OPINION: A strange and sombre Easter but we must not lose sight of the light

A view of Donegal through coronavirus and beyond

Shine a light  of hope in Donegal this Easter

Shine a light of hope in Donegal this Easter

Whether you are of Christian faith or not, Easter is one of the biggest festivals of the year. 

The origin of the name and many of the traditions significantly pre-date Christianity. The name goes back to the pre-Christian goddess Eostre who was very much associated with springtime. Her feast is thought to have been celebrated around the vernal equinox and her symbol was a hare which is most active and visible in spring, hence the Easter Bunny.

Exchanging or gifting eggs also goes back a long way and is still common in many cultures and religions around the world today.

As a child, I had no sense of a difference between the Christian aspect of Easter and the pre-christian elements. My mother was a deeply religious woman but she carried on a lovely tradition from her family. It involved winding lots of different coloured wool around eggs and then boiling them over a fire outside. When the eggs were cooked and cooled down, we would take off the wool. It always felt as if there was a touch of magic to the wonderful colours and patterns which appeared on the eggshells while they cooked.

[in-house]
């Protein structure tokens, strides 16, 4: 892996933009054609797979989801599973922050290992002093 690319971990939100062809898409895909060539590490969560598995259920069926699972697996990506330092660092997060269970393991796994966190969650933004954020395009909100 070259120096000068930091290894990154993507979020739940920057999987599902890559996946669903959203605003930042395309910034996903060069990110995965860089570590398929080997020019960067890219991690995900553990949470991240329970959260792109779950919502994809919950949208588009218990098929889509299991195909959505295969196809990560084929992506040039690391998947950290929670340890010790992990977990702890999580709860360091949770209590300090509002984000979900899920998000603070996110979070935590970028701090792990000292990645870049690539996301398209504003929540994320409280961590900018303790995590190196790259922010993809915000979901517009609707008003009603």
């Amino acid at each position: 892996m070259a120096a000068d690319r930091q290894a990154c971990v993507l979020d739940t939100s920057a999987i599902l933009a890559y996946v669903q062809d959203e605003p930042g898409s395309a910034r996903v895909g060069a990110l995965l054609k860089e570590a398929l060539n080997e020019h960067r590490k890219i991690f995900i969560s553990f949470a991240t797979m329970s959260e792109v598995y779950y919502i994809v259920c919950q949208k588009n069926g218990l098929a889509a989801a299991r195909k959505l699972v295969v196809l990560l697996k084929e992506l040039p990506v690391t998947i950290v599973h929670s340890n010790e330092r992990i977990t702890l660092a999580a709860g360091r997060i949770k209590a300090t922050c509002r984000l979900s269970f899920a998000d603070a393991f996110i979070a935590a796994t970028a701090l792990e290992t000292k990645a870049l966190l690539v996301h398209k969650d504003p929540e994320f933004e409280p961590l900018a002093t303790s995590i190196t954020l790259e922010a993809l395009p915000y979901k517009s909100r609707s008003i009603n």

Chocolate Easter Eggs were a massive treat too, of course. I think it's a bit of a shame that sweets are seldom inside the egg itself anymore, as opening up the egg and finding the treats inside was a huge part of the excitement. 

While all of this was a lot of fun, Easter was - and still is for many people - very much about Church services. From Palm Sunday through to Easter Sunday, these are by far the most ceremonious and dramatic services of the year. They are also the services where the congregation most actively participates, from the reading of the Passion of Christ, washing of feet, the stations of the Cross, and celebrating the light of the paschal candle.

There will no doubt still be many Easter eggs eaten all around Donegal, and clergy are embracing modern technology to involve people in church services. But it is nonetheless a strange Easter, tinged with anxiety and sadness as Covid-19 is still dominating our lives.

Whatever our beliefs, we need to channel the optimism of the Easter festival, shine a light with so many others around the country this evening, and celebrate the hope that it brings.

Read next: 20°C in Donegal and not an ice-cream cone in sight

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